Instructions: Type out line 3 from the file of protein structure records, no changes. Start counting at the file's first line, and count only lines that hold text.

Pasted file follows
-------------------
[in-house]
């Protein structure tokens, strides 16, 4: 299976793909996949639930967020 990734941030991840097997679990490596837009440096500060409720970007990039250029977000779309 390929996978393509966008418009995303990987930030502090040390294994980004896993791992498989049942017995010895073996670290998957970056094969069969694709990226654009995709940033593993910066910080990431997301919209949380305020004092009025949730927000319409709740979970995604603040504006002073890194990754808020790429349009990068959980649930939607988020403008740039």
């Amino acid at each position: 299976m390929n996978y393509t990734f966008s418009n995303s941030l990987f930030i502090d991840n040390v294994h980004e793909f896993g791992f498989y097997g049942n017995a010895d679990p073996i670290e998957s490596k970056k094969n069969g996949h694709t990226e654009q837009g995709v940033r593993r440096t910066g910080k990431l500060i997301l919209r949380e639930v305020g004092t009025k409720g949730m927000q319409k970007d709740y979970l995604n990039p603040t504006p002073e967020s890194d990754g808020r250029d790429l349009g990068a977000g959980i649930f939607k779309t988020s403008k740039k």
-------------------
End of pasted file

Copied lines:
């Amino acid at each position: 299976m390929n996978y393509t990734f966008s418009n995303s941030l990987f930030i502090d991840n040390v294994h980004e793909f896993g791992f498989y097997g049942n017995a010895d679990p073996i670290e998957s490596k970056k094969n069969g996949h694709t990226e654009q837009g995709v940033r593993r440096t910066g910080k990431l500060i997301l919209r949380e639930v305020g004092t009025k409720g949730m927000q319409k970007d709740y979970l995604n990039p603040t504006p002073e967020s890194d990754g808020r250029d790429l349009g990068a977000g959980i649930f939607k779309t988020s403008k740039k």